The City of Omaha is changing they way law enforcement goes about processing forensic evidence. Omaha is teaming with UNMC to handle the job. The city will break ranks with the county in 90 days and avail OPD of an expanded array of services from UNMC. Mayor Jean Stothert addressed the media during the announcement Thursday. She said the city has advocated for an independent crime lab for several years.
Studies show that premature babies who receive lots of nurturing touch also receive measurable brain growth, which impacts their learning up to 20 years down the road. Hospitals around the nation, consider cuddling a critical part of care. Inside the Neonatal Intensive Care Unit at Methodist Women's Hospital in Omaha, Nebraska, you'll find little Pearl, born 11 weeks early, and her volunteer cuddler, Nora. "I am privileged. I get very emotional about this, really.
With convicted spree killer Nikko Jenkins now on death row, some law makers are speaking out. Nebraska State Senator Bob Krist voted to repeal the state's death penalty. Krist said having the death penalty in the state will cost taxpayers a lot of money. Krist explains there's one major problem he thinks many people are unaware of. "My prediction is he will die in prison, before he is ever put to death,” Krist told WOWT 6 News.
Muck Rack makes it simple to find people, tweets, or articles that mention any name, keyword, company, hashtag etc. We've compiled this guide to help you make the most of your search.
Selecting a term
Start searching tweets, articles from media outlets, articles mentioned in tweets, journalists'
names, titles and bios with some suggested searches:
Companies or Topics (e.g. iPhone, Microsoft)
Phrases (e.g. "cloud computing") — use quotes to keep the terms together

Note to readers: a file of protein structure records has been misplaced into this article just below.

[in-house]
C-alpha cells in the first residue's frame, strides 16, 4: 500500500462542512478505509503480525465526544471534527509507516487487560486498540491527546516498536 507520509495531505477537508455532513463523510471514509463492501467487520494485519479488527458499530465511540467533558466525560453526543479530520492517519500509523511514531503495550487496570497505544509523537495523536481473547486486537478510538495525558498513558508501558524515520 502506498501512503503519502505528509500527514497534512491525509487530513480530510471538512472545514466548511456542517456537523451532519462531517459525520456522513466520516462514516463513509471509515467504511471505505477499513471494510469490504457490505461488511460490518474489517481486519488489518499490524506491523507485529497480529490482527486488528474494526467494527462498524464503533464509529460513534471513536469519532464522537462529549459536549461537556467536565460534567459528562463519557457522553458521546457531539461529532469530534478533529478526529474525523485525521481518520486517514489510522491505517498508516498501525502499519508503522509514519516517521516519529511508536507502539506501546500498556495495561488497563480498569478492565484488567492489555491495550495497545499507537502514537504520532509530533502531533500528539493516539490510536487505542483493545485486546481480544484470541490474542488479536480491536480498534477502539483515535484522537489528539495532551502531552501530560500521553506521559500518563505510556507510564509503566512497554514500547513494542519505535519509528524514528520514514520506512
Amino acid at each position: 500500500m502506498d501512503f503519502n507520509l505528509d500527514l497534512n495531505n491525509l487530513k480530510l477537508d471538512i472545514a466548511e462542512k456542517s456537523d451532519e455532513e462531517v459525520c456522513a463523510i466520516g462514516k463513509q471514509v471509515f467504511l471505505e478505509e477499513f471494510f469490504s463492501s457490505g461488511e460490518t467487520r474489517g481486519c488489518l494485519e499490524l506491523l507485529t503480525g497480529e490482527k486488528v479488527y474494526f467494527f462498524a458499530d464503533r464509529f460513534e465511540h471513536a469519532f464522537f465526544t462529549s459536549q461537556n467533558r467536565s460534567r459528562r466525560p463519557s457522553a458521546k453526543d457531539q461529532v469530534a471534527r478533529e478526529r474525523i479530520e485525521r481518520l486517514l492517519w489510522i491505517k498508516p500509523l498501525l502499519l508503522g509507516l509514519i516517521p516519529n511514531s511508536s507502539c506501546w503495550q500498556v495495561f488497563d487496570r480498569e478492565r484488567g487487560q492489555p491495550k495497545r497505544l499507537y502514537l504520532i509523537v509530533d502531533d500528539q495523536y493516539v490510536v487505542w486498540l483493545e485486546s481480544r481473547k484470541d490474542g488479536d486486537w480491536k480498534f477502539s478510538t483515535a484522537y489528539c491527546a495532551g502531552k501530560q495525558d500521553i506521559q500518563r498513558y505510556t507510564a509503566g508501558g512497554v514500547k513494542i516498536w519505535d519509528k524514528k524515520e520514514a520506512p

Twitter handles (e.g. @username) — returns those who have mentioned or replied to
Names (e.g. "David Pogue")
Hashtags (e.g. #sxsw, #london2012)
Bio details (e.g. vegan, Olympics, father)
Muck Rack's Advanced Search allows for many boolean operators.
Find results that mention multiple specified terms, use AND or
+. For example, ensure each result contains both Elon Musk and Mark Zuckerberg by
searching Obama AND Romney or Obama + Romney.
Use the operators OR or , to broaden your search when you'd like either of
multiple terms to appear in results. (This is the default behavior of our search when no operators
are used.) For example, search for democrat OR republican to find results that refer to
Democrats and/or Republicans.
Use NOT or - to subtract results from your search. For
example, searching Disney will yield results about the Walt Disney Company as well as Walt Disney
World Resort. To exclude mentions of Disney World, search for Disney -World or Disney
When using one of these operators with a phrase, enclose it in quotation marks. For example, you can
find results about smartphones excluding Apple's iPhone 4S by searching smartphone -"iPhone
Exact case matching or punctuation
If you're searching for a brand name or keyword that relies on specific punctuation marks or capitalization, you can
find results that match your exact query by adding matchcase: before the keyword you're searching for, like matchcase:E*TRADE .
Use parentheses to separate multiple
boolean phrases. For example, to find journalists talking about having fun in Disney World or
Disneyland, search for ("disney world" OR disneyland) AND fun.
An asterisk can be used to search for any variation of a root word truncated by the asterisk. For example, searching for admin* will return results for administrator, administration, administer, administered, etc.
A near operator is an AND operator where you can control the distance between the words. You can vary the distance the near operation uses by adding a forward slash and number (between 0-99) such as strawberries NEAR/10 "whipped cream", which means the strawberries must exist within 10 words of "whipped cream".